By Libby Kamrowski, ThurstonTalk Intern
Bridging the distance of the age gap between generations has always been a challenge. The youngest generation is pinned with self-absorption and obsession with technology, and the older generations are portrayed as living in the past, scornful of the behavior of society. But Linda Terry, brain fitness learning coach, may have found a solution to connecting the young and the elderly.
The solution is in a program called the Share Teens/ Elderly Project, or “STEP.” Ten teens and ten elderly folk are currently in the pilot program, which launched on July 11, and is a seven week program extending to August 29. With a focus on the cognitive skills of memory and attention as well as processing speed, the mental workouts hosted by Terry and the teens benefit everyone.
“You get better knowledge of working with elders, and gaining experience, and with helping them learn and think,” said STEP teen volunteer Mak Terry. The teen volunteers range in age from sixth graders to juniors in high school. All of the young helpers and the elderly members of the new program were hand-picked by Linda Terry through her previous brain coaching programs.
Many of the teenaged volunteers in the STEP program are athletes. But now they are keeping their brains fit too, in between the school years, while spending time volunteering for the elderly. It is an experience that emphasizes venturing out of one’s comfort zone. The posed challenge is in meeting people who seemingly contrast your own in personality, but using communication to overcome the social barrier and gain brain fitness.
When the session started, there was a polite silence from the volunteers, and an attentative calm over the older citizens. Linda Terry led everyone through a smidgen of brain fitness yoga to connect the left and right brains and activate the neurocenters. Then every elder was assigned a youngster and instructed to practice brain games.
The noise and energy level rose noticeably. Laughter and jokes ignited a positive atmosphere all throughout the lobby of the Boardwalk Senior Living Apartments where the session was hosted. The interactive games were aimed towards pneumonic memory devices, focus exercises, and visual recognition. After an hour of getting to know their partners and taking their memories for a jog, the session adjourned and no one wanted it to be over.
“It was fun. It was different. I’m very excited for next Friday!” said Chris Pattison, an elder in the program. She also was happy to “keep my brain active, rather than getting stale.”
Linda Terry has worked with the Garden Courte Memory Care community, which specializes in Alzheimer’s as well as dementia treatment, and also has worked at Boardwalk in downtown Olympia. She has experience at Panorama as well as the Olympia and Lacey Senior Centers, and now returns to the Boardwalk for STEP.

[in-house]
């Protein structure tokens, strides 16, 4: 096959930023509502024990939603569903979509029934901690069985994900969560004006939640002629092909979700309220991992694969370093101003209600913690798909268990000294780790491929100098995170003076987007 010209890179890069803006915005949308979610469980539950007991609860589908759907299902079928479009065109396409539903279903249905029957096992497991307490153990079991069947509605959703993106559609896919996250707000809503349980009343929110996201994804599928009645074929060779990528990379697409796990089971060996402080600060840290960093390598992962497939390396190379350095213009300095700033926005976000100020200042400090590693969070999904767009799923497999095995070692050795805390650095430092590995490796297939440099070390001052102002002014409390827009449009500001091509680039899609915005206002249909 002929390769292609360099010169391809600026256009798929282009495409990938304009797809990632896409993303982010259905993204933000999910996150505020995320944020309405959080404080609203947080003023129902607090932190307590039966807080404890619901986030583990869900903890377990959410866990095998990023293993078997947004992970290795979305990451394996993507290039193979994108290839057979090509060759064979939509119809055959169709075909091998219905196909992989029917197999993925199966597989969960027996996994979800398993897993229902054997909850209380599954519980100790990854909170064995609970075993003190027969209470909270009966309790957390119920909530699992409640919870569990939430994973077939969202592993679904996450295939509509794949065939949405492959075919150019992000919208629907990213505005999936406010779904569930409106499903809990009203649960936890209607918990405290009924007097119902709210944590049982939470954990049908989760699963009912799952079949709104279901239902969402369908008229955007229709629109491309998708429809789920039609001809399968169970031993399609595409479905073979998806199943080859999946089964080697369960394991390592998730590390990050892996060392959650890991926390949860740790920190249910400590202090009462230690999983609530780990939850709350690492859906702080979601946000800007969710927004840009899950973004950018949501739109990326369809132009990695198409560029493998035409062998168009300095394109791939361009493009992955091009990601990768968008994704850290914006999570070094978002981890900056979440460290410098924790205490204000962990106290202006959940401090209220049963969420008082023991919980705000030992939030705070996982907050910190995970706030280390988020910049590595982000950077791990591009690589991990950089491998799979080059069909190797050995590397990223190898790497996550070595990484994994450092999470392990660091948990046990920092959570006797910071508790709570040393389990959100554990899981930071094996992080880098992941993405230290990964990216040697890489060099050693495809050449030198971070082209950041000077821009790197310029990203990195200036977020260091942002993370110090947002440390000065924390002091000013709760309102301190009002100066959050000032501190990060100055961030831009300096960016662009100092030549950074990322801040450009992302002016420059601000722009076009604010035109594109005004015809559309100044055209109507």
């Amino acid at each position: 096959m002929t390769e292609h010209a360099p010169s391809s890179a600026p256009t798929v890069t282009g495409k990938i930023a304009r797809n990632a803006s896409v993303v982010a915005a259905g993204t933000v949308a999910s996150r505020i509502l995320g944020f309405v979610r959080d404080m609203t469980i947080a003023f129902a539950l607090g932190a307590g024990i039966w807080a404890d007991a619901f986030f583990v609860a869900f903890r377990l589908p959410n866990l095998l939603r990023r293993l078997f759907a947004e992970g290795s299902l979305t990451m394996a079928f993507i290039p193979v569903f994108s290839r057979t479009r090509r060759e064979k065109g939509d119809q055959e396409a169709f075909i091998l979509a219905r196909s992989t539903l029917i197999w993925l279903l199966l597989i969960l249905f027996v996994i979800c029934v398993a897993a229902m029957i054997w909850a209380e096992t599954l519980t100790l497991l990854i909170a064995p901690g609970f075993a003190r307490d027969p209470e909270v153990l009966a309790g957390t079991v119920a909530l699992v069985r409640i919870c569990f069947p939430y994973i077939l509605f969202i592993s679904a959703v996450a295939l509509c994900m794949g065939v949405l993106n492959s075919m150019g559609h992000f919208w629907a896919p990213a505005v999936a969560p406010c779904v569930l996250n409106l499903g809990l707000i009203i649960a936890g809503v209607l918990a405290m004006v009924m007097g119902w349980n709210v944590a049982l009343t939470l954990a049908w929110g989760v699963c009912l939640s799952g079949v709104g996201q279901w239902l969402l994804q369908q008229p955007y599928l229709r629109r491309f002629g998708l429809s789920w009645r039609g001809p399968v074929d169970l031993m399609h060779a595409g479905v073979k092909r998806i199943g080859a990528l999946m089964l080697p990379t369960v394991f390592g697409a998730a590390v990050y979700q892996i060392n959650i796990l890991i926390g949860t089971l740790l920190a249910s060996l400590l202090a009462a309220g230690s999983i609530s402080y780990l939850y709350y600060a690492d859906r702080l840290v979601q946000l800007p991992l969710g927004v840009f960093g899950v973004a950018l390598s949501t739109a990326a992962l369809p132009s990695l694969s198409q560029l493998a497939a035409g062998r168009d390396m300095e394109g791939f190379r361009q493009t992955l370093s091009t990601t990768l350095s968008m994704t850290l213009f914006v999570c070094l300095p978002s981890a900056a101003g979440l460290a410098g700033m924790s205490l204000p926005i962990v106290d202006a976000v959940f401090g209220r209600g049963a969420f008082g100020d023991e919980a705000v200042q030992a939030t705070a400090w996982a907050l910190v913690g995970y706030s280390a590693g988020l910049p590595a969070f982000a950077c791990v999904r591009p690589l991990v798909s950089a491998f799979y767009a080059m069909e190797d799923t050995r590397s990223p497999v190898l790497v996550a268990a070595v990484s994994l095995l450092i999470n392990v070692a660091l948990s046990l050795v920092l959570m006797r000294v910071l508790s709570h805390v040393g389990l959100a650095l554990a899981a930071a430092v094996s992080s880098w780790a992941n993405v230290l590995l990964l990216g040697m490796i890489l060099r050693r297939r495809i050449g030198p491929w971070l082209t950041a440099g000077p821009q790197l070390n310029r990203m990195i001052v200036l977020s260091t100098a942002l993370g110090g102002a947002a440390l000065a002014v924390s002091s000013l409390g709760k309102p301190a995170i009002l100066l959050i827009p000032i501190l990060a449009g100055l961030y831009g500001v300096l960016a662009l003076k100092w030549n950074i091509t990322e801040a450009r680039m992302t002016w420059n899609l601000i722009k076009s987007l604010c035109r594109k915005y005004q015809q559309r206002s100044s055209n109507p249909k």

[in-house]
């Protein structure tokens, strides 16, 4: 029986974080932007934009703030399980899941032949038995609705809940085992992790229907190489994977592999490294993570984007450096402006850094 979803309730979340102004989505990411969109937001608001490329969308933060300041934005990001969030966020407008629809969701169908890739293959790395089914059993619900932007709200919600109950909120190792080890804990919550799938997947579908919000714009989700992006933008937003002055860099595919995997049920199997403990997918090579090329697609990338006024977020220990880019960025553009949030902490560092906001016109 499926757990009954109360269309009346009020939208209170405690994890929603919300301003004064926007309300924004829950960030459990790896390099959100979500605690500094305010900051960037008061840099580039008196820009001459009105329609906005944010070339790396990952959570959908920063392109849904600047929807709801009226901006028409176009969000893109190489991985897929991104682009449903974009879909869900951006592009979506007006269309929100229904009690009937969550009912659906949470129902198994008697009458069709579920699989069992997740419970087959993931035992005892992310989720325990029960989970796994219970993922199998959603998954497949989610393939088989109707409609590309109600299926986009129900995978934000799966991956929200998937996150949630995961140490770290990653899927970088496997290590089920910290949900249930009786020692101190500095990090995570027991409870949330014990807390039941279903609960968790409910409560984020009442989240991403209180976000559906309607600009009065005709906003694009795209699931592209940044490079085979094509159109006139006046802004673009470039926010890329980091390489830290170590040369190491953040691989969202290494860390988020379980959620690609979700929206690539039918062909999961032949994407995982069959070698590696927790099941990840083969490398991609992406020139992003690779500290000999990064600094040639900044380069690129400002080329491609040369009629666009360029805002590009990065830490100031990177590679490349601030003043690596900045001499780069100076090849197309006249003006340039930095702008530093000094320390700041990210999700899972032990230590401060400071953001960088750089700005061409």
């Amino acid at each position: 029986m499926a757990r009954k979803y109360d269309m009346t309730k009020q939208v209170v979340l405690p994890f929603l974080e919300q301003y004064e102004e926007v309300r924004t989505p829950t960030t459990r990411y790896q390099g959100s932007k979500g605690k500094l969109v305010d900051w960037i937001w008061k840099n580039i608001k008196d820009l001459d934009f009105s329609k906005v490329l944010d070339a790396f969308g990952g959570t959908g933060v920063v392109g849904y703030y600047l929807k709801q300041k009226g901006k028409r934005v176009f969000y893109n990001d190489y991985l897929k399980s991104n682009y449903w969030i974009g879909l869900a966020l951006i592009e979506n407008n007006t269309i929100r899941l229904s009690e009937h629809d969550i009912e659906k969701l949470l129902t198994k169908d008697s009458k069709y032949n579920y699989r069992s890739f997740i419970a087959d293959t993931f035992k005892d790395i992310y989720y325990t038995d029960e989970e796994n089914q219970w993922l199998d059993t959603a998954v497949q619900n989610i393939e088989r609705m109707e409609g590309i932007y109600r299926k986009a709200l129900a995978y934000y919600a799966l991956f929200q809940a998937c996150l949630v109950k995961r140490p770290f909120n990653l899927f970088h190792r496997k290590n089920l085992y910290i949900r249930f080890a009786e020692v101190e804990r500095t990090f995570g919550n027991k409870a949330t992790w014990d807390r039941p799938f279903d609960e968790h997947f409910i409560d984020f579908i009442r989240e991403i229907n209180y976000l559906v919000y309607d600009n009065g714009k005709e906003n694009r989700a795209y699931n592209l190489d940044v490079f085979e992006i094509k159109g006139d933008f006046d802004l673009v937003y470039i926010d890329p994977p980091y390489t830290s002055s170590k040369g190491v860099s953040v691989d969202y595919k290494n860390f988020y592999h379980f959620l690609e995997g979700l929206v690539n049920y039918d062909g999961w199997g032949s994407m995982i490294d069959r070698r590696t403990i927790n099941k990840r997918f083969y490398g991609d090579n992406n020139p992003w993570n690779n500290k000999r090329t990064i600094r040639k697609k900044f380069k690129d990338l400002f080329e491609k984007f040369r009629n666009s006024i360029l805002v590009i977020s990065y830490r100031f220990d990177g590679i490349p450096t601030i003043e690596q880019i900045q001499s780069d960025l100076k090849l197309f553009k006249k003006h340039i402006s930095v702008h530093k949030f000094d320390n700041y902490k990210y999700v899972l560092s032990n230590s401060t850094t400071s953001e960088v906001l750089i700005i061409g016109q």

“Because I work one on one, I always had this dream to put together our teens and the elderly,” Linda said. “They can change their brains. That’s the message I want to give. I want people to be aware that this project is happening, to raise brain awareness.”
The elders have more than just brain fitness to gain from STEP. They can enjoy the interaction of the ages, some that may not have been accessible otherwise. “I don’t have any grandchildren. It gives me a great chance to work with younger people,” said elder participant, Peggy Gilbert. All of the elders who were at the Boardwalk for the program unanimously agreed that working with teens is a way to keep young.
Although more teens are not able to be involved at this point, as Linda Terry selected them from personal coaching standpoints, there is the future possibility that more teens will be able to join after the adjournment of this cycle of STEP. After all, volunteering is a valuable asset to development, and provides a legitimate benefit when applying for first jobs or college. “It’s a good experience. You get to learn a lot about elderly people that you wouldn’t normally figure out by walking down the street,” said STEP teen volunteer Trace Rickard.
As the teens are bridging the distance between generations, they gain experience with how to relate to older generations and even their own elderly relatives, by selflessly lending their brains and compassion for just a couple of hours a week.
Linda Terry additionally wants the teens to be comfortable with taking the reins. “I want them to give them ownership in this program.” The program may eventually help the elderly become familiar with new technology such as iPads, phones, and social media; and community support would also be appreciated through funding or more than one group of teens.
The launch of STEP appears to have been a success, and it is expected that the program will begin to grow. It’s a win-win, and as sixth grader Ella Kapust said, “STEP is really good, and it makes everyone really happy.”